And on the other hand, even our great mashpi’im etc, of 30-40 years ago, have to be careful themselves and we have to be careful with them. … ein oputrupus l’arayos… no one besides a tzadik gomur can be sure they will never fall.

    There may have been no way of “checking out his yetzer hara” as the author suggests…. and the same applies to “people who demonstrated an extra measure of devotion to Chassidus, toil in Torah and excellence in middos ”
    There is no way to know if one’s “mind controlled their heart and everyday conduct.”

    1. We’re not talking about a sincere person who fell. We’re talking about someone who lived a double life.

      It’s basically impossible to be a genuine Yerei Shomayim – like R’ Pinyeh Korf a”h and other similar chassidim – while doing such things.

      You can’t tell exactly what a person is feeling. But you can tell a genuine chossid (who might even fall sometimes) from a phony.

  2. This editorial is not too on point.
    Then again neither is this whole story.
    I don’t think anyone made him a “leader”….
    He undoubtedly had clout because of his prolific writing and publishing but all within context of him just being a storybook (fiction at that) author.

  3. Where in Chabad was he sat in mizrach?

    Never happened.

    It has to do with kids growing up reading his books.

    If you want to write about that, that is a different subject. לענ”ד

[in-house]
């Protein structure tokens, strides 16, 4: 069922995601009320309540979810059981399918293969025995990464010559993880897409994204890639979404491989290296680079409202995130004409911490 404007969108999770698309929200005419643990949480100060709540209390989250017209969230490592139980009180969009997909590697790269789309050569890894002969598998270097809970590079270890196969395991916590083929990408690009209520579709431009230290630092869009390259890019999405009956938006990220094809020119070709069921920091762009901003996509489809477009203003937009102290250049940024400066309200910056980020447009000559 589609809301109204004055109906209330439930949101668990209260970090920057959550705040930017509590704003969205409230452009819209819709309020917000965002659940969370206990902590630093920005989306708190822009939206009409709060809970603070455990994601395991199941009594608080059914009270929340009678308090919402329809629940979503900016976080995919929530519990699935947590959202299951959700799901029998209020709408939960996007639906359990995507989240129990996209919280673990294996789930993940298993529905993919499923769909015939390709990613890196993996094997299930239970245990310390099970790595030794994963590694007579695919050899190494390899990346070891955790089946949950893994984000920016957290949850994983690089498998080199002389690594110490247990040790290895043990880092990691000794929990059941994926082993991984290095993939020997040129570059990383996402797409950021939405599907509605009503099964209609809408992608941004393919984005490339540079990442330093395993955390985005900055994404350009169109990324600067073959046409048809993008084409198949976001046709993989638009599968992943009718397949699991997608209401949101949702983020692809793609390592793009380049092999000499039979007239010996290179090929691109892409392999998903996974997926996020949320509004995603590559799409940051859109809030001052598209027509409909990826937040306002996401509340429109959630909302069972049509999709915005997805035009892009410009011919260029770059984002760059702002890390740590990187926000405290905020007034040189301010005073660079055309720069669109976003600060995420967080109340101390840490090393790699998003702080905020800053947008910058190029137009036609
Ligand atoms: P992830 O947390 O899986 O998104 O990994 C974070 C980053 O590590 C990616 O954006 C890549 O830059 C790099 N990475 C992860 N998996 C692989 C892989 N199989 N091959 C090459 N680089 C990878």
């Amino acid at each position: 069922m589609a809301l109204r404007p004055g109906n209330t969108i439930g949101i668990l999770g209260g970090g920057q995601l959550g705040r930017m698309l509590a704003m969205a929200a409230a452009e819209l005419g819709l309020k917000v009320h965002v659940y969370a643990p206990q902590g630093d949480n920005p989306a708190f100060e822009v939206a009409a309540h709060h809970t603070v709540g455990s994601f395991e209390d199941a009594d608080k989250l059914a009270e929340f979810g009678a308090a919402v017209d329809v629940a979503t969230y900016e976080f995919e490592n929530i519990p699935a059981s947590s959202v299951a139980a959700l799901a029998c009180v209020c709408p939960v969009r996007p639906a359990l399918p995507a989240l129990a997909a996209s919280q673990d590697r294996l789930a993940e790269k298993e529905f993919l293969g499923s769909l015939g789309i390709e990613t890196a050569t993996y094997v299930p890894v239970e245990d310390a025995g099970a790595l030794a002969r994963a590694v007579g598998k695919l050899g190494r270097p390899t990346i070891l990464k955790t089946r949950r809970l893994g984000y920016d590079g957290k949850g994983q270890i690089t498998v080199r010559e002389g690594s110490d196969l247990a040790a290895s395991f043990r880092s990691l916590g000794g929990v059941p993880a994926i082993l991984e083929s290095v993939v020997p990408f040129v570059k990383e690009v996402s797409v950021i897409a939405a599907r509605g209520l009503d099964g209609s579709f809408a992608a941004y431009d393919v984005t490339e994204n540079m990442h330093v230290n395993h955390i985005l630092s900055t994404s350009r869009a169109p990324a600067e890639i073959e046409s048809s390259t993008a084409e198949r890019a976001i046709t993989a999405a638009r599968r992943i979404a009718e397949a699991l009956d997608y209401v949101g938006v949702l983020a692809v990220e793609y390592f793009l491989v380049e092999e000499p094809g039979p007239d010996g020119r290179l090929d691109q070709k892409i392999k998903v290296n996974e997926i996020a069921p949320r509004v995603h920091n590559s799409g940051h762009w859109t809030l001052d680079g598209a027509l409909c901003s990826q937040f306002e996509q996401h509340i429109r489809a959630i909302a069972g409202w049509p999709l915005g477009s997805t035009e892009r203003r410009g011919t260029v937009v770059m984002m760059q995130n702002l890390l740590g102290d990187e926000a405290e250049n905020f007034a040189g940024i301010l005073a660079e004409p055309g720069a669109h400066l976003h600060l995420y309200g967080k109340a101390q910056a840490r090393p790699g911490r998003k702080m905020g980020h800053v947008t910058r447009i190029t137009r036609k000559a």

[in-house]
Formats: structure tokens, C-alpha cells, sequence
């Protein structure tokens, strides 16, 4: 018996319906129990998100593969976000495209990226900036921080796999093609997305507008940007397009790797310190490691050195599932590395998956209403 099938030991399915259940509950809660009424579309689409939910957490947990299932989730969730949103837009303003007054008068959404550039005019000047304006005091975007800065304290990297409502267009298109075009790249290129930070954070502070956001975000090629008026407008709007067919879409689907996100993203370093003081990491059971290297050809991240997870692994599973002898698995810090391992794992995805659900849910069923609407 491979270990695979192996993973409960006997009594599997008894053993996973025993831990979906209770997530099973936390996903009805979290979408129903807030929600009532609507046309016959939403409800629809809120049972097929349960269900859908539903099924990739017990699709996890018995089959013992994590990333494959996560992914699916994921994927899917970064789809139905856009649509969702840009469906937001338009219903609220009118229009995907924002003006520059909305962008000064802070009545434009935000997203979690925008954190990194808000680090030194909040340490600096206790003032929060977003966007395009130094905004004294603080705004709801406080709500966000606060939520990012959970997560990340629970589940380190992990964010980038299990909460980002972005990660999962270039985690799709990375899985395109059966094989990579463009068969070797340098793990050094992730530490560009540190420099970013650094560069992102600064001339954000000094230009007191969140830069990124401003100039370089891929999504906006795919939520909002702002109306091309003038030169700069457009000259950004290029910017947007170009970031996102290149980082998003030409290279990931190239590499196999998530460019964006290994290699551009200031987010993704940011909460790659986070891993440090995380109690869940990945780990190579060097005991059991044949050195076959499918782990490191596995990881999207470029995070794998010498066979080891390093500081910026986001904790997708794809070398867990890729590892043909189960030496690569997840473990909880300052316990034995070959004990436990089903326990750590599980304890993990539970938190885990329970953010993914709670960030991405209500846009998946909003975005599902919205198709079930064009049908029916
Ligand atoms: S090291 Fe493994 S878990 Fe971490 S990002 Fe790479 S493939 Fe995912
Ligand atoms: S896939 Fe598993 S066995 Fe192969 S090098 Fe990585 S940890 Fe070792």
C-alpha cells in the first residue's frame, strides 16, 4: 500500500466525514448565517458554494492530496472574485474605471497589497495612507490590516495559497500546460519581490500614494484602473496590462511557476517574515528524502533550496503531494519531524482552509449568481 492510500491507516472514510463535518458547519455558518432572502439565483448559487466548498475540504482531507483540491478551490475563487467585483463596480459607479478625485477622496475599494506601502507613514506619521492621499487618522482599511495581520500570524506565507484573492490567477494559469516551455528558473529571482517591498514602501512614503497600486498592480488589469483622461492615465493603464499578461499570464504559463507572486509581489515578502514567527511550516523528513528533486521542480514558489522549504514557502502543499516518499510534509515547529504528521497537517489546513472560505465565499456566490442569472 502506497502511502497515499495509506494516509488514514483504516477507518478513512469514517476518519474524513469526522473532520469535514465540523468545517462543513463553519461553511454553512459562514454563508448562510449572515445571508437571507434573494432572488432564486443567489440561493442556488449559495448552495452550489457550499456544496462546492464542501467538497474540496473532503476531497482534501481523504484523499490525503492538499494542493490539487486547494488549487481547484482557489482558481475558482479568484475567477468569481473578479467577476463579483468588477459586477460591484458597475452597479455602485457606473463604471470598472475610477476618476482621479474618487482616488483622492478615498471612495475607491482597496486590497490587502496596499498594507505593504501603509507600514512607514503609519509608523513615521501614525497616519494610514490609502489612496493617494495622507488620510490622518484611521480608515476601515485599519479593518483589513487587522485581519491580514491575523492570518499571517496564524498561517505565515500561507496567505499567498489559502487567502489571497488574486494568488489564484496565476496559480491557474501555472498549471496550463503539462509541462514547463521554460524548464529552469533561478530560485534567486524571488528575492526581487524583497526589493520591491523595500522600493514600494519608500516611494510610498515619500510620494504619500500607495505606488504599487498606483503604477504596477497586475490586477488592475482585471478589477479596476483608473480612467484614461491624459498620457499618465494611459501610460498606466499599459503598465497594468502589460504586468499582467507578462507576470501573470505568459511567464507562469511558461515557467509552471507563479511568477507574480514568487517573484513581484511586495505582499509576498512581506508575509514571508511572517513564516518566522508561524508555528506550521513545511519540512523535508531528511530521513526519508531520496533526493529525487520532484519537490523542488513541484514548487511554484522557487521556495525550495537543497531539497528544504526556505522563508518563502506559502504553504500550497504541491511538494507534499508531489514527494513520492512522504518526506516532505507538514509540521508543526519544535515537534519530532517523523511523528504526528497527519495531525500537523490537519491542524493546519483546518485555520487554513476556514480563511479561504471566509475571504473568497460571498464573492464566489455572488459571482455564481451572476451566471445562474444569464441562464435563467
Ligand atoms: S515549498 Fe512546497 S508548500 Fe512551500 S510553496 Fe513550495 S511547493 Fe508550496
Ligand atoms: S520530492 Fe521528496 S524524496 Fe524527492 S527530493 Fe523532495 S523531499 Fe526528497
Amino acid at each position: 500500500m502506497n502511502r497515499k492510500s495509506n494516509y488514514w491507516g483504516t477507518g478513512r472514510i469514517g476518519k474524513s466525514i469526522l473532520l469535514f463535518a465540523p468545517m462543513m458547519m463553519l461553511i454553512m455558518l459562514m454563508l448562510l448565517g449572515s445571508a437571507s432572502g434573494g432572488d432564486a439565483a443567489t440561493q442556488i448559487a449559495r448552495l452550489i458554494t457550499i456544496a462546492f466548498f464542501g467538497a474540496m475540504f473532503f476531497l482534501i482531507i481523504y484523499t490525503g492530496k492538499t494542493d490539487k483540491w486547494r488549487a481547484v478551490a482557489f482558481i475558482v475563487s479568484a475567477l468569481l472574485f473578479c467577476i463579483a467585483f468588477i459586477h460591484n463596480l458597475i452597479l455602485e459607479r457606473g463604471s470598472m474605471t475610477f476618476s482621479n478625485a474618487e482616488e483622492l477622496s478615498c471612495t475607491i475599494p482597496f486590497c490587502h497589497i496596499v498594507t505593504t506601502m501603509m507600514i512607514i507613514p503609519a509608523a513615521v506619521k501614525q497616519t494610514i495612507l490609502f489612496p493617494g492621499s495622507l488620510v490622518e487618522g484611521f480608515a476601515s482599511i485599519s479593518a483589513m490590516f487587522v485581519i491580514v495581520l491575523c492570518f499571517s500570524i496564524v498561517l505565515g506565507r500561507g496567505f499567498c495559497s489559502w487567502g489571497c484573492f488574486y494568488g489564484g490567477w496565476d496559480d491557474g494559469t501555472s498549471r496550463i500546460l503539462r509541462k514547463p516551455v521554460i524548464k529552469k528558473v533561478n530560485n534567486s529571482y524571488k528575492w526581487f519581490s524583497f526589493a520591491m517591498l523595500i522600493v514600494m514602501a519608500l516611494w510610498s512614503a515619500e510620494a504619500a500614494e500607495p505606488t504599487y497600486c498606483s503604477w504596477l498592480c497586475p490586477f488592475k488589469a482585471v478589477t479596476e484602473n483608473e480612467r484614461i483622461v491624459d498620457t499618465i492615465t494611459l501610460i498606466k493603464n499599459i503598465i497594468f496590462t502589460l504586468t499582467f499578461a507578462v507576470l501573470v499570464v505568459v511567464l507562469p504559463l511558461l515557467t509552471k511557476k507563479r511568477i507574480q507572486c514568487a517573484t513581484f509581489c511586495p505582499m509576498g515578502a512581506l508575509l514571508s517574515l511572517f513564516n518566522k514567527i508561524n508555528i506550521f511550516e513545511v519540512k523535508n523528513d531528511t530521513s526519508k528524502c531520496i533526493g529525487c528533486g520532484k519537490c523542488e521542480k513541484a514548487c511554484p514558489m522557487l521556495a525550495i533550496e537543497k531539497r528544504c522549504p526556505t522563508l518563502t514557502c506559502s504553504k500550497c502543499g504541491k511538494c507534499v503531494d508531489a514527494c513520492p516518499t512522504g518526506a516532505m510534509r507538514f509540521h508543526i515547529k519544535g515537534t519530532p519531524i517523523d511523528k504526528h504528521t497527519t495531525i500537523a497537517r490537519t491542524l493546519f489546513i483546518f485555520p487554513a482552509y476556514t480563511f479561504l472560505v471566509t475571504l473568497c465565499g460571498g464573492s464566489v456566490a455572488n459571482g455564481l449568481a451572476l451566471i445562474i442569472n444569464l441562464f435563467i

1. You missed the point. People considered him to be a respected figure, which is why they are so shaken when they heard this.

      If they only thought of him as a good writer, they would not have been so shaken, just as they aren’t terribly traumatized when a storeowner, for example, is found to have an issue.

      If we make it clear to our children that the only people we look up to are ovdei Hashem, than the aftereffect would be considerably less.

      1. True.
        Point it, he was considered a celebrity, and yes, many others are today as well.
        In past chasiddishe times, that title didn’t exist within our circles, that was left for secular or the modern “enlightened” world.
        Chassidim were educated to value, trust only real oivdei Hashem .
        Things have unfortunately changed in that regard.

  4. “We have to go back to who we are.” I have been saying that for at least ten years now to the people around me and I’m only met with slaps after slaps. Agree with this article 110% but this generation who were made by our parents generation have moved on unfortunately.

  5. Guess what? There are a lot more of these low lives out there, who put significant effort in covering over who they really are and to gain people’s trust. And yes, they exist in Chabad too..

  6. I think this is a very good perspective and we need to take action, and I thank the author for putting this out.

    I want to point out one thing, though: the way this article is written makes it seem as though the community is being blamed for this occurrence, and I strongly disagree with that.

    1. You might have understood it that way but the author is not blaming this community for the occurence itself. The author is in other words saying this situation exists amongst our own for years and it needs to STOP! The occurence was a wake up call that if people dont wake up, itll only get worse and by then itll be too late.